Sarah had a particularly large appetite. People always remarked about how much she could fit into her belly, despite being of a slight frame and always the smallest of the three of us. When she was manager of the wrestling team she would go for meals with them before a meet and out-eat any one of them. If ever we went to a buffet she could stomach several trips, easily.

This day was no different, and there’s no telling how many fries or pieces of fish she’d had. And to end the meal nicely she asked for a milkshake. A raspberry one. The diner was relatively empty except for the staff and the maintenance man who was mopping the stairs, so we entertained ourselves.

The milkshake was one of those that comes in a tall conical glass with an additional stainless steel tumbler. There was no doubt she’d finish it all. As she slurped happily away, somehow our goofiness got the better of us. We had a special humour only the two of us seemed to share, and we could get each other laughing over nothing. It started with a giggle, but grew into disaster.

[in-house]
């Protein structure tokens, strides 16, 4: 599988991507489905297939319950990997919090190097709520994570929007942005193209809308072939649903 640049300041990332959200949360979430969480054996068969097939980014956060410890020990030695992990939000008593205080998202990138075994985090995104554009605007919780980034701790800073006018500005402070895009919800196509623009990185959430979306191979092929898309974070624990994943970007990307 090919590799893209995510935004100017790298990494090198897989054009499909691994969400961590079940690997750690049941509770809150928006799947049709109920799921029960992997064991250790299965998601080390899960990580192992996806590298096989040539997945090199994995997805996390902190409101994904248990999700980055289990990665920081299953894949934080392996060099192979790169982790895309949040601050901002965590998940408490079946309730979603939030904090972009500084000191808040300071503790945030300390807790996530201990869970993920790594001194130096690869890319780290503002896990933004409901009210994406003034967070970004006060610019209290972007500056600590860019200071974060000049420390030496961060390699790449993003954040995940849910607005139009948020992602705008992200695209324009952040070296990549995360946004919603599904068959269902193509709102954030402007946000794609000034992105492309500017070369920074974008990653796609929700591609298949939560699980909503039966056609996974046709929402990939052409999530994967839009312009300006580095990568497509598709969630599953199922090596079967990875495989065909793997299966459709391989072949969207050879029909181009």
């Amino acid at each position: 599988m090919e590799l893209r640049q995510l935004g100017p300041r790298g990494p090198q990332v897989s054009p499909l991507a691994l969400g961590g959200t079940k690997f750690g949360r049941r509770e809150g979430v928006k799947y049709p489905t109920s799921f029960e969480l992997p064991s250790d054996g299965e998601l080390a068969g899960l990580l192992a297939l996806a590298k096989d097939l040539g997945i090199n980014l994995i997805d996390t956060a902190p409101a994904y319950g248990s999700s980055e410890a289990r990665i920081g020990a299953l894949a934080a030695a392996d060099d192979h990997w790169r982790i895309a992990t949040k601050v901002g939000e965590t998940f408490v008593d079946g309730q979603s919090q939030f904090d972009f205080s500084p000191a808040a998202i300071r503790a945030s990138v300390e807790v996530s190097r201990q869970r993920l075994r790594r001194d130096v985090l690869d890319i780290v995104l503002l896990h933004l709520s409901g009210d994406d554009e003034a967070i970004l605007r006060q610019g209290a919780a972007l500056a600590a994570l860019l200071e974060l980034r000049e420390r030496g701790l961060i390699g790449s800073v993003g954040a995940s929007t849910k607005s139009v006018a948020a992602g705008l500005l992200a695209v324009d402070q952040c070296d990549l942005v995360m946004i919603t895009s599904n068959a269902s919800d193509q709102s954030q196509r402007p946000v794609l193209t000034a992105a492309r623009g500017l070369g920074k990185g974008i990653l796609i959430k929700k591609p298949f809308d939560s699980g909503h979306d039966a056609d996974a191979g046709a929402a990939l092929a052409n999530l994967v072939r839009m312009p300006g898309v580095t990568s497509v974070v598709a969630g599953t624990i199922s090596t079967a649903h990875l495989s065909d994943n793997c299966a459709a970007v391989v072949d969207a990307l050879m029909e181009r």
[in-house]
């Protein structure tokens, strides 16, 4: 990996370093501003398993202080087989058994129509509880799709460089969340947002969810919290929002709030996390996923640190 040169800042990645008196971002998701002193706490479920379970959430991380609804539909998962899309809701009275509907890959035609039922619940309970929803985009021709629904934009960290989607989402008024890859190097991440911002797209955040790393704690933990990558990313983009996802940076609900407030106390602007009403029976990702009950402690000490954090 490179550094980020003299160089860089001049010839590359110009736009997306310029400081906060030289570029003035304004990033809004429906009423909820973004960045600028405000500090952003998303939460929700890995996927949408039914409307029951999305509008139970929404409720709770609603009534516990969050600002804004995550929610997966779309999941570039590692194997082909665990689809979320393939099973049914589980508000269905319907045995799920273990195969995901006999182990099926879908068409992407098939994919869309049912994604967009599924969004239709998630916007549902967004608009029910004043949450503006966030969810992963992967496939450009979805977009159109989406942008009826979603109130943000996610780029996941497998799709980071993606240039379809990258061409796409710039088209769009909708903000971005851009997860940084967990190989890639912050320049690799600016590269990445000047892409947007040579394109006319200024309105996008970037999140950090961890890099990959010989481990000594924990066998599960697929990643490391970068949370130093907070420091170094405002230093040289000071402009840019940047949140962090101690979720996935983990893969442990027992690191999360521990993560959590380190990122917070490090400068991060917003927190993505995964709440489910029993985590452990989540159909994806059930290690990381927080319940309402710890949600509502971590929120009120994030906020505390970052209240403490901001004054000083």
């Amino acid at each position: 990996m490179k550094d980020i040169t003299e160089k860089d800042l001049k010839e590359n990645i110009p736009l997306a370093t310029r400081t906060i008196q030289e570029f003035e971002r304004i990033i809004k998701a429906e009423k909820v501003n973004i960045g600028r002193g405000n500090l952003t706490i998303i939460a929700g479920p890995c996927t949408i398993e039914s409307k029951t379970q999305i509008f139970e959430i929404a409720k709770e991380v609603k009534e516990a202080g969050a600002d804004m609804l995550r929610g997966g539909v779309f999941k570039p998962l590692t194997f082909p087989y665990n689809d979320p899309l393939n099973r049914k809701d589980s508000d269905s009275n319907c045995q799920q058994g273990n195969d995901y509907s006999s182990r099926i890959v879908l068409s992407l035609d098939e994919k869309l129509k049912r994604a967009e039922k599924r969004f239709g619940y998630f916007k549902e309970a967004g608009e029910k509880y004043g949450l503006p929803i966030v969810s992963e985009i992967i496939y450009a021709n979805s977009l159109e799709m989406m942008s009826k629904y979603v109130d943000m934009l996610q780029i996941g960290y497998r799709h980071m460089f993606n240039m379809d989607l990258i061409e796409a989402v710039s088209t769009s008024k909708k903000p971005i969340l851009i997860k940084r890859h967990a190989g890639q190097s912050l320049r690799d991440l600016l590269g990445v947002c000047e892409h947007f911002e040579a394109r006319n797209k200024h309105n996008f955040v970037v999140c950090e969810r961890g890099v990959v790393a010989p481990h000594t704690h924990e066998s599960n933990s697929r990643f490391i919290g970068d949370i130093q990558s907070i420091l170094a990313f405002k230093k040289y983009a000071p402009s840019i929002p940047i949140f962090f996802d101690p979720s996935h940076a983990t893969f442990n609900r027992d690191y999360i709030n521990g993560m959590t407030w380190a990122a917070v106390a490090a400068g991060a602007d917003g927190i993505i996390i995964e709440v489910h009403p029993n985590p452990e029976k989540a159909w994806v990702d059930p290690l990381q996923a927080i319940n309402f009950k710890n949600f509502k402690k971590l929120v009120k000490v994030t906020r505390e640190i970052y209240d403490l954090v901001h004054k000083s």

Whatever it was that was so funny I fail to recall today, but in our hyperactivity (probably due to sugar rush from fries and milkshake) we started laughing uncontrollably. I can still remember clearly Sarah trying to gasp for air with tears forming as my mother said, “You girls had better quit it or one of you’s gonna start throwing up.”

Truer words were never spoken.

Mom’s warning somehow added to the funniness, and then the giggling fit had taken us to the point of no return. Several minutes had probably passed with Sarah clutching her abdomen from the onset of cramping from fullness and stupid hilarity. It was out of control.